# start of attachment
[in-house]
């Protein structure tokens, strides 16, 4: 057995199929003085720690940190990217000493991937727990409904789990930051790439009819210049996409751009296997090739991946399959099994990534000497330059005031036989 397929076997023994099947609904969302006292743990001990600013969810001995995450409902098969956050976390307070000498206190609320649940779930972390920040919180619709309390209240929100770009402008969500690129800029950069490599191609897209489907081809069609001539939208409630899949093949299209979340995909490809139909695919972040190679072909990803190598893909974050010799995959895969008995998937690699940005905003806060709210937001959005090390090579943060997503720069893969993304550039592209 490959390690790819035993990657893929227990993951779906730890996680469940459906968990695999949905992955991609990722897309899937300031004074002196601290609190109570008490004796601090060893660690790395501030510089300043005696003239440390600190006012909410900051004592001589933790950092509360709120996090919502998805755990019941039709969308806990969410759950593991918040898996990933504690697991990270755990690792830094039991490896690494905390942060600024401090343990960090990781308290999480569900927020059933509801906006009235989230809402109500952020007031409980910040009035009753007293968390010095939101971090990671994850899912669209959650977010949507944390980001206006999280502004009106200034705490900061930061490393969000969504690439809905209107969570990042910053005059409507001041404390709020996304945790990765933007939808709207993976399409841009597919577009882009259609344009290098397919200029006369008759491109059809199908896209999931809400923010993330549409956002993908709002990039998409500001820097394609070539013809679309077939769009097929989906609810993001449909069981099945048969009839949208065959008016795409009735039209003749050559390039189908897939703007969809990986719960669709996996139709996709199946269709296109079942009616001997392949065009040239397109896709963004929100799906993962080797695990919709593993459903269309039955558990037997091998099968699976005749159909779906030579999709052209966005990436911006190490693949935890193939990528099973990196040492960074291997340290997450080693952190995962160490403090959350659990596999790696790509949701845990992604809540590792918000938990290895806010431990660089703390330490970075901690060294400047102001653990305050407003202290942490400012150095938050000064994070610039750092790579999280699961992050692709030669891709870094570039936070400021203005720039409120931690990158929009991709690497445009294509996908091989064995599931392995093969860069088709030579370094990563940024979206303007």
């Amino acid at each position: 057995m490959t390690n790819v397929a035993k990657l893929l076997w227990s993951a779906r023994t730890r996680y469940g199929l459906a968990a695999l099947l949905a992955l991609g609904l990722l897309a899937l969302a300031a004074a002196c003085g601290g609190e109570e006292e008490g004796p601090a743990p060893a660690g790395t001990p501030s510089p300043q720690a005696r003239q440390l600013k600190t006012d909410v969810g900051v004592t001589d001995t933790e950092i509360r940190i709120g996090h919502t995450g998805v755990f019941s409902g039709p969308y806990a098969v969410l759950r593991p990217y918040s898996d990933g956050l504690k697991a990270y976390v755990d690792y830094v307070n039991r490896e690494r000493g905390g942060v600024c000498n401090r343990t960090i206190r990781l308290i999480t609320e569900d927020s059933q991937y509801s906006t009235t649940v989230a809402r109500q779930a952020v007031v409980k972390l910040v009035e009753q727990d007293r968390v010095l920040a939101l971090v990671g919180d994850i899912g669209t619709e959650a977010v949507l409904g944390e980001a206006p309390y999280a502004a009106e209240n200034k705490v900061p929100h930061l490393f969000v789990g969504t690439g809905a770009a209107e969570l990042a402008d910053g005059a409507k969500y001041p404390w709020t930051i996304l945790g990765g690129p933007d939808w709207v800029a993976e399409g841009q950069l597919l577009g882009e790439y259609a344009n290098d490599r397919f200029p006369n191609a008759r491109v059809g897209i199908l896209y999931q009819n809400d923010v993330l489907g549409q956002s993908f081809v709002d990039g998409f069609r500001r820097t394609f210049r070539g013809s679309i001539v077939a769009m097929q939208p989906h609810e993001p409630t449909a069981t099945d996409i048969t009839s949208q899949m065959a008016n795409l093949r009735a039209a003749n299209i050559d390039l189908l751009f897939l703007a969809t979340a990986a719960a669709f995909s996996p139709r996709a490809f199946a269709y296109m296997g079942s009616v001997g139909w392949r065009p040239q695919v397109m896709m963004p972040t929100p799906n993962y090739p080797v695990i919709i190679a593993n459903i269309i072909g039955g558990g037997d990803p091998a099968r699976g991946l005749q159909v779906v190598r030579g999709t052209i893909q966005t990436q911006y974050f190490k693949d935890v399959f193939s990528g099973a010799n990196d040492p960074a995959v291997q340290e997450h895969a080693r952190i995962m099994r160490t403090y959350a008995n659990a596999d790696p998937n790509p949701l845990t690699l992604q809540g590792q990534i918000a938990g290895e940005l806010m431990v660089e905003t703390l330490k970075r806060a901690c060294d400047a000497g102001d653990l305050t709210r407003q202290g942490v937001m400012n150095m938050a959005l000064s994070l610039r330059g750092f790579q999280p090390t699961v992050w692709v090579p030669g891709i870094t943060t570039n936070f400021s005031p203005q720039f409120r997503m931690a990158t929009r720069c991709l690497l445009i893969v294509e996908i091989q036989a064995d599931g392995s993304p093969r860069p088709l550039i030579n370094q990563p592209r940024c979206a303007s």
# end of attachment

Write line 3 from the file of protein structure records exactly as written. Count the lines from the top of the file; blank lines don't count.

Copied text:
């Amino acid at each position: 057995m490959t390690n790819v397929a035993k990657l893929l076997w227990s993951a779906r023994t730890r996680y469940g199929l459906a968990a695999l099947l949905a992955l991609g609904l990722l897309a899937l969302a300031a004074a002196c003085g601290g609190e109570e006292e008490g004796p601090a743990p060893a660690g790395t001990p501030s510089p300043q720690a005696r003239q440390l600013k600190t006012d909410v969810g900051v004592t001589d001995t933790e950092i509360r940190i709120g996090h919502t995450g998805v755990f019941s409902g039709p969308y806990a098969v969410l759950r593991p990217y918040s898996d990933g956050l504690k697991a990270y976390v755990d690792y830094v307070n039991r490896e690494r000493g905390g942060v600024c000498n401090r343990t960090i206190r990781l308290i999480t609320e569900d927020s059933q991937y509801s906006t009235t649940v989230a809402r109500q779930a952020v007031v409980k972390l910040v009035e009753q727990d007293r968390v010095l920040a939101l971090v990671g919180d994850i899912g669209t619709e959650a977010v949507l409904g944390e980001a206006p309390y999280a502004a009106e209240n200034k705490v900061p929100h930061l490393f969000v789990g969504t690439g809905a770009a209107e969570l990042a402008d910053g005059a409507k969500y001041p404390w709020t930051i996304l945790g990765g690129p933007d939808w709207v800029a993976e399409g841009q950069l597919l577009g882009e790439y259609a344009n290098d490599r397919f200029p006369n191609a008759r491109v059809g897209i199908l896209y999931q009819n809400d923010v993330l489907g549409q956002s993908f081809v709002d990039g998409f069609r500001r820097t394609f210049r070539g013809s679309i001539v077939a769009m097929q939208p989906h609810e993001p409630t449909a069981t099945d996409i048969t009839s949208q899949m065959a008016n795409l093949r009735a039209a003749n299209i050559d390039l189908l751009f897939l703007a969809t979340a990986a719960a669709f995909s996996p139709r996709a490809f199946a269709y296109m296997g079942s009616v001997g139909w392949r065009p040239q695919v397109m896709m963004p972040t929100p799906n993962y090739p080797v695990i919709i190679a593993n459903i269309i072909g039955g558990g037997d990803p091998a099968r699976g991946l005749q159909v779906v190598r030579g999709t052209i893909q966005t990436q911006y974050f190490k693949d935890v399959f193939s990528g099973a010799n990196d040492p960074a995959v291997q340290e997450h895969a080693r952190i995962m099994r160490t403090y959350a008995n659990a596999d790696p998937n790509p949701l845990t690699l992604q809540g590792q990534i918000a938990g290895e940005l806010m431990v660089e905003t703390l330490k970075r806060a901690c060294d400047a000497g102001d653990l305050t709210r407003q202290g942490v937001m400012n150095m938050a959005l000064s994070l610039r330059g750092f790579q999280p090390t699961v992050w692709v090579p030669g891709i870094t943060t570039n936070f400021s005031p203005q720039f409120r997503m931690a990158t929009r720069c991709l690497l445009i893969v294509e996908i091989q036989a064995d599931g392995s993304p093969r860069p088709l550039i030579n370094q990563p592209r940024c979206a303007s």